Happy New Year!
Man, it’s 2016. Where does the time go? As we head in to 12 fresh and beautiful new months, I thought I’d take a moment to share the stats/math/science books I plan on reading in the coming year1. Some of these are books I’ve bought and been letting sit, and some are books I plan to get in the near future with the awesome Amazon gift cards I got for Christmas. If I get really ambitious, I may even put up book reviews of some of these when I’m done. I’ve also been toying with doing some sort of master stats/critical thinking book list like the Personal MBA2 list, so please add any suggestions.
I’m taking a Epidemiology stats class in January, and this book has been highly recommended by my science teacher brother as a compelling story of how the field got started.
How better to recognize Valentine’s Day than to read a book about a man who loved nothing but numbers? I’ve been a little obsessed with Erdos for a while now (I even got my three year old this book for Christmas), but I haven’t yet read this one.
I’ve had this one half finished on my bookshelf for so long they came out with a second edition. I’ll probably just finish the one I have.
Another one that’s been sitting on my shelf for a while….and what better month to read about stats and baseball?
I’m always looking for new ways of explaining stats, and there’s some very cool narrative textbooks out there I’ve got my eye on to improve my repertoire. This is one of them.
Another one I’ve half finished, but June seems like a good time to read a book about beautiful things.
A Christmas gift from a few years back I’ve severely neglected, but need to read before we actually get to the next election.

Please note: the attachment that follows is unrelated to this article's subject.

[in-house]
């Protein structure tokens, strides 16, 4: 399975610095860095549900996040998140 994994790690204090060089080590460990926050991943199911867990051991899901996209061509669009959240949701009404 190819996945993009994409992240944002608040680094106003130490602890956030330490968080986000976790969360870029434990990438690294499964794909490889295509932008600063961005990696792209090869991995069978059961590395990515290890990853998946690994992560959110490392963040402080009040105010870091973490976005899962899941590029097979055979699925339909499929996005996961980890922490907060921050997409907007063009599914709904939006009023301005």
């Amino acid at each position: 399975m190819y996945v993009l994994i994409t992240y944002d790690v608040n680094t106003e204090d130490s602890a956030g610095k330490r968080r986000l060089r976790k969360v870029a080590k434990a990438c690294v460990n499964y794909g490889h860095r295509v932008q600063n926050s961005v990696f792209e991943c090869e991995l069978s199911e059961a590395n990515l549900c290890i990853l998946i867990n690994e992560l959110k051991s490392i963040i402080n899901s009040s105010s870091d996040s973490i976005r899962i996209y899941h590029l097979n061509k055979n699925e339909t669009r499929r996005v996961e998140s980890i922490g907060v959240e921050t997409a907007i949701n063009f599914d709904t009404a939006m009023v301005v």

I’ve admired Gelman’s work for a while (he has a great website here), and I’d be interested to see how he approaches teaching statistics to students.
I started this one, but I put this one down because of a busy semester, so I’ll try to get it in right at the beginning. It gives the history of some of the world’s most interesting and useful equations, their development, and how they’ve influenced the world. An interesting historical take on mathematical development.
Just in time for Halloween, something scary.
Another interesting looking narrative about math book.
Looks like a fun read for the end of a semester.
Any others you’d recommend?
1. All book links are Amazon affiliate links. Glad we had this talk. See ya out there.↩
2. I love that site, because I really like the idea of getting a somewhat functional education just from books. Obviously no one can become a statistician just from reading books, but most people can get a really good grasp on most of what they need to know. This may be my real resolution for 2016…to get a 99 book list of statistics and math books from different subcategories. So, um, recommendations welcome.↩